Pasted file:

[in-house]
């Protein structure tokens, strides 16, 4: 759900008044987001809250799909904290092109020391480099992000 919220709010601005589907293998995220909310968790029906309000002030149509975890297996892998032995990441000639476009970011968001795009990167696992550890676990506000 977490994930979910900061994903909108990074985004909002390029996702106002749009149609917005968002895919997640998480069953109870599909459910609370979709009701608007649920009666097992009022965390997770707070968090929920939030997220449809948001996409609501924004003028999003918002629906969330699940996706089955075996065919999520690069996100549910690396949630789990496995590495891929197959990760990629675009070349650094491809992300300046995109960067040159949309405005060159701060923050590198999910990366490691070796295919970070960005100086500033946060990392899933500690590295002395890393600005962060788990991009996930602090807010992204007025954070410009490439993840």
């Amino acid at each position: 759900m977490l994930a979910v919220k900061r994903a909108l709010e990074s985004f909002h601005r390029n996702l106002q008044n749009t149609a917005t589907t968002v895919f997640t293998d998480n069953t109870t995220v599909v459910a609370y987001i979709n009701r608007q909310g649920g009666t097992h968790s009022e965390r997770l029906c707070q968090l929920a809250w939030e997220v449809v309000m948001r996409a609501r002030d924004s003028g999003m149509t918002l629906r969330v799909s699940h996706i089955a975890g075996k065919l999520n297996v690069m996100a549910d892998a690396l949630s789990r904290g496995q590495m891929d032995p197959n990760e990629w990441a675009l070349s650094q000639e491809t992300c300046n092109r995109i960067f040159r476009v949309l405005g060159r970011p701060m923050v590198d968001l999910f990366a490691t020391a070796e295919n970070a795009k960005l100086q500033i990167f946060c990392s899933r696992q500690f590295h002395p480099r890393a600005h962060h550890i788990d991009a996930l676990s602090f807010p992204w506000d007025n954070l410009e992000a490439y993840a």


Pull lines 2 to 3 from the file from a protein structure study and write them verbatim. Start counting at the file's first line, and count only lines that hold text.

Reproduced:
């Protein structure tokens, strides 16, 4: 759900008044987001809250799909904290092109020391480099992000 919220709010601005589907293998995220909310968790029906309000002030149509975890297996892998032995990441000639476009970011968001795009990167696992550890676990506000 977490994930979910900061994903909108990074985004909002390029996702106002749009149609917005968002895919997640998480069953109870599909459910609370979709009701608007649920009666097992009022965390997770707070968090929920939030997220449809948001996409609501924004003028999003918002629906969330699940996706089955075996065919999520690069996100549910690396949630789990496995590495891929197959990760990629675009070349650094491809992300300046995109960067040159949309405005060159701060923050590198999910990366490691070796295919970070960005100086500033946060990392899933500690590295002395890393600005962060788990991009996930602090807010992204007025954070410009490439993840």
């Amino acid at each position: 759900m977490l994930a979910v919220k900061r994903a909108l709010e990074s985004f909002h601005r390029n996702l106002q008044n749009t149609a917005t589907t968002v895919f997640t293998d998480n069953t109870t995220v599909v459910a609370y987001i979709n009701r608007q909310g649920g009666t097992h968790s009022e965390r997770l029906c707070q968090l929920a809250w939030e997220v449809v309000m948001r996409a609501r002030d924004s003028g999003m149509t918002l629906r969330v799909s699940h996706i089955a975890g075996k065919l999520n297996v690069m996100a549910d892998a690396l949630s789990r904290g496995q590495m891929d032995p197959n990760e990629w990441a675009l070349s650094q000639e491809t992300c300046n092109r995109i960067f040159r476009v949309l405005g060159r970011p701060m923050v590198d968001l999910f990366a490691t020391a070796e295919n970070a795009k960005l100086q500033i990167f946060c990392s899933r696992q500690f590295h002395p480099r890393a600005h962060h550890i788990d991009a996930l676990s602090f807010p992204w506000d007025n954070l410009e992000a490439y993840a």